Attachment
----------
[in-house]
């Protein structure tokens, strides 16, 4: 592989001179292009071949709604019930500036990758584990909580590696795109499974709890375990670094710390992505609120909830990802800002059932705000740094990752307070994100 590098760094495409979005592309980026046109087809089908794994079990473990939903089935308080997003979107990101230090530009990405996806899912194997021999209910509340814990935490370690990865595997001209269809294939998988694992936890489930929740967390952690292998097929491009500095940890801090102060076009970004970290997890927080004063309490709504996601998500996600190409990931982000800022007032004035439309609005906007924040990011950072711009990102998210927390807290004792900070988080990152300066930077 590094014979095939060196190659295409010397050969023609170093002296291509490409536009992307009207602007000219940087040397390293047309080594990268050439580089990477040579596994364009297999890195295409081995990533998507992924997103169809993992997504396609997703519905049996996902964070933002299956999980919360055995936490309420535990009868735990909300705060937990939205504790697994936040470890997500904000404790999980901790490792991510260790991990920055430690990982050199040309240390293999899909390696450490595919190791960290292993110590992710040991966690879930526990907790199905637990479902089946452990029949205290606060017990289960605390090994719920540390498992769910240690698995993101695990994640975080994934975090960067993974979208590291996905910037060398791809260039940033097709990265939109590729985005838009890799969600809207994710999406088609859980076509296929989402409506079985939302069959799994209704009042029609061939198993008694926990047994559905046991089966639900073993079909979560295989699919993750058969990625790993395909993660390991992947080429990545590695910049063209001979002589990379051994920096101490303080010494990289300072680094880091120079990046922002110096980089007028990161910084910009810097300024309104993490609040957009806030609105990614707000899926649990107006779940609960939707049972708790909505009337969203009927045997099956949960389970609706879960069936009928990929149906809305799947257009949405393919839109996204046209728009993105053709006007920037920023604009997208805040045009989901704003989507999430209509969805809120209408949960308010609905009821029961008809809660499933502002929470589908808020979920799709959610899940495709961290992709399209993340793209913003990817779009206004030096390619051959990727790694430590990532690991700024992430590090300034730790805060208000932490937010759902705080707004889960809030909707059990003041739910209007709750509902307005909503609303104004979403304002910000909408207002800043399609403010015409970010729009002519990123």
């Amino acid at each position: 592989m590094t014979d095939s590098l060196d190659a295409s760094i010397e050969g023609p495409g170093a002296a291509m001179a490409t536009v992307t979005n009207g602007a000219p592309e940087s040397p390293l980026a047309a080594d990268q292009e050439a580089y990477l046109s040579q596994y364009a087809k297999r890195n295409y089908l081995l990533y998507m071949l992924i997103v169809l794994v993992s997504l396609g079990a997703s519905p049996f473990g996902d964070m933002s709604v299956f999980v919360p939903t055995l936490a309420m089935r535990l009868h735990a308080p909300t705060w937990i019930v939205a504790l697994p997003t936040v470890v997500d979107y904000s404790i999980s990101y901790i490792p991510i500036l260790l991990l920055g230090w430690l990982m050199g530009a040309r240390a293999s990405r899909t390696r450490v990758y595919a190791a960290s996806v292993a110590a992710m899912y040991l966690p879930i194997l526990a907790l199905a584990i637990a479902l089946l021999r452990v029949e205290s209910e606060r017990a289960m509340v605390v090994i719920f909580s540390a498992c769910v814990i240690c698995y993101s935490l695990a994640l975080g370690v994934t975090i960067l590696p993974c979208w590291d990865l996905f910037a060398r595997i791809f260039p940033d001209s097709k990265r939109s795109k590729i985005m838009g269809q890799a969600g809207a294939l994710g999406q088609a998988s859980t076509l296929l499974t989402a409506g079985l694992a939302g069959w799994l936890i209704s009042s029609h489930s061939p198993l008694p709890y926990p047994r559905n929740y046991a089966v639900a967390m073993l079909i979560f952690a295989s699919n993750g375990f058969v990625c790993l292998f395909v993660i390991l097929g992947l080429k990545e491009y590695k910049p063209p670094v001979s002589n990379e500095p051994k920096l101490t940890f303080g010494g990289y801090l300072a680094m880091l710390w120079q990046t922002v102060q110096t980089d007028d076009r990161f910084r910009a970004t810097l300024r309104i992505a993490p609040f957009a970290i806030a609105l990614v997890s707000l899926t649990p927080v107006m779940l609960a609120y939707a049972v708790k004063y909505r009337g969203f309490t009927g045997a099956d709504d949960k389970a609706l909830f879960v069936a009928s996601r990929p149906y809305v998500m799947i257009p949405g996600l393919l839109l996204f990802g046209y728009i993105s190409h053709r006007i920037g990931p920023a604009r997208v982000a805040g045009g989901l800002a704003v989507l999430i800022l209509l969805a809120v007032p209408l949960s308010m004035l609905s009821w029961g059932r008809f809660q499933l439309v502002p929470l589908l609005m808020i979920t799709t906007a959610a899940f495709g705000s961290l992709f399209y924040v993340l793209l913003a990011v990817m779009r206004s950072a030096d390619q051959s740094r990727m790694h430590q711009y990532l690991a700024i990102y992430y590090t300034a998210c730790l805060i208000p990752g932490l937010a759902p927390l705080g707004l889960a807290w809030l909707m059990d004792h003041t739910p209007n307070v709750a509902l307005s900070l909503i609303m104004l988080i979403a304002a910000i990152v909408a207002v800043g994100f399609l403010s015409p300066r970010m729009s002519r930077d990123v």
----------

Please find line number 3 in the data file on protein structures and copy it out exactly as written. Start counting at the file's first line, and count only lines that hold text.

């Amino acid at each position: 592989m590094t014979d095939s590098l060196d190659a295409s760094i010397e050969g023609p495409g170093a002296a291509m001179a490409t536009v992307t979005n009207g602007a000219p592309e940087s040397p390293l980026a047309a080594d990268q292009e050439a580089y990477l046109s040579q596994y364009a087809k297999r890195n295409y089908l081995l990533y998507m071949l992924i997103v169809l794994v993992s997504l396609g079990a997703s519905p049996f473990g996902d964070m933002s709604v299956f999980v919360p939903t055995l936490a309420m089935r535990l009868h735990a308080p909300t705060w937990i019930v939205a504790l697994p997003t936040v470890v997500d979107y904000s404790i999980s990101y901790i490792p991510i500036l260790l991990l920055g230090w430690l990982m050199g530009a040309r240390a293999s990405r899909t390696r450490v990758y595919a190791a960290s996806v292993a110590a992710m899912y040991l966690p879930i194997l526990a907790l199905a584990i637990a479902l089946l021999r452990v029949e205290s209910e606060r017990a289960m509340v605390v090994i719920f909580s540390a498992c769910v814990i240690c698995y993101s935490l695990a994640l975080g370690v994934t975090i960067l590696p993974c979208w590291d990865l996905f910037a060398r595997i791809f260039p940033d001209s097709k990265r939109s795109k590729i985005m838009g269809q890799a969600g809207a294939l994710g999406q088609a998988s859980t076509l296929l499974t989402a409506g079985l694992a939302g069959w799994l936890i209704s009042s029609h489930s061939p198993l008694p709890y926990p047994r559905n929740y046991a089966v639900a967390m073993l079909i979560f952690a295989s699919n993750g375990f058969v990625c790993l292998f395909v993660i390991l097929g992947l080429k990545e491009y590695k910049p063209p670094v001979s002589n990379e500095p051994k920096l101490t940890f303080g010494g990289y801090l300072a680094m880091l710390w120079q990046t922002v102060q110096t980089d007028d076009r990161f910084r910009a970004t810097l300024r309104i992505a993490p609040f957009a970290i806030a609105l990614v997890s707000l899926t649990p927080v107006m779940l609960a609120y939707a049972v708790k004063y909505r009337g969203f309490t009927g045997a099956d709504d949960k389970a609706l909830f879960v069936a009928s996601r990929p149906y809305v998500m799947i257009p949405g996600l393919l839109l996204f990802g046209y728009i993105s190409h053709r006007i920037g990931p920023a604009r997208v982000a805040g045009g989901l800002a704003v989507l999430i800022l209509l969805a809120v007032p209408l949960s308010m004035l609905s009821w029961g059932r008809f809660q499933l439309v502002p929470l589908l609005m808020i979920t799709t906007a959610a899940f495709g705000s961290l992709f399209y924040v993340l793209l913003a990011v990817m779009r206004s950072a030096d390619q051959s740094r990727m790694h430590q711009y990532l690991a700024i990102y992430y590090t300034a998210c730790l805060i208000p990752g932490l937010a759902p927390l705080g707004l889960a807290w809030l909707m059990d004792h003041t739910p209007n307070v709750a509902l307005s900070l909503i609303m104004l988080i979403a304002a910000i990152v909408a207002v800043g994100f399609l403010s015409p300066r970010m729009s002519r930077d990123v």